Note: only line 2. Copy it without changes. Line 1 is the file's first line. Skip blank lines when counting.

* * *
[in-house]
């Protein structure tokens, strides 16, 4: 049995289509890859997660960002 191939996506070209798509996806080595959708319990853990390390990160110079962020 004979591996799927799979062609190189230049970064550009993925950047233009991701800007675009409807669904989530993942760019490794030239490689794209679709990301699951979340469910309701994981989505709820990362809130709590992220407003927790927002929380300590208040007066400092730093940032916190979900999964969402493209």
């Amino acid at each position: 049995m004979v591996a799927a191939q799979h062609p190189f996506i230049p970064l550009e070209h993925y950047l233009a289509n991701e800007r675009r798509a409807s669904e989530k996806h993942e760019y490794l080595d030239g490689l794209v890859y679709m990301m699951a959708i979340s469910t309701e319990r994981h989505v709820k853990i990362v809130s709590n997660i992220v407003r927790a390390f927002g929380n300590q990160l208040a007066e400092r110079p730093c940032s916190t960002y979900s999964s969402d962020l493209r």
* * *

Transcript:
């Protein structure tokens, strides 16, 4: 049995289509890859997660960002 191939996506070209798509996806080595959708319990853990390390990160110079962020 004979591996799927799979062609190189230049970064550009993925950047233009991701800007675009409807669904989530993942760019490794030239490689794209679709990301699951979340469910309701994981989505709820990362809130709590992220407003927790927002929380300590208040007066400092730093940032916190979900999964969402493209």